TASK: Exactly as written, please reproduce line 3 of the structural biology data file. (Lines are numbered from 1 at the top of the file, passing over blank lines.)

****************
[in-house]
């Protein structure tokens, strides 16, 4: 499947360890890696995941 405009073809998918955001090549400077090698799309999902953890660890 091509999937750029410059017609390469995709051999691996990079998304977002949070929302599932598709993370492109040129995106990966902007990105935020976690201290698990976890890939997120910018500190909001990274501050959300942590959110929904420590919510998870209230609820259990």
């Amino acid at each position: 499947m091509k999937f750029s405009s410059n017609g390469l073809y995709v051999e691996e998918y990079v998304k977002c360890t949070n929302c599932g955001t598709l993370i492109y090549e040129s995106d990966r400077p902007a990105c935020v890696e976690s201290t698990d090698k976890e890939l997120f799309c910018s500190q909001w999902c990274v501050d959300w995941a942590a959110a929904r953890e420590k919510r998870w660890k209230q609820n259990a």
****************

């Amino acid at each position: 499947m091509k999937f750029s405009s410059n017609g390469l073809y995709v051999e691996e998918y990079v998304k977002c360890t949070n929302c599932g955001t598709l993370i492109y090549e040129s995106d990966r400077p902007a990105c935020v890696e976690s201290t698990d090698k976890e890939l997120f799309c910018s500190q909001w999902c990274v501050d959300w995941a942590a959110a929904r953890e420590k919510r998870w660890k209230q609820n259990a």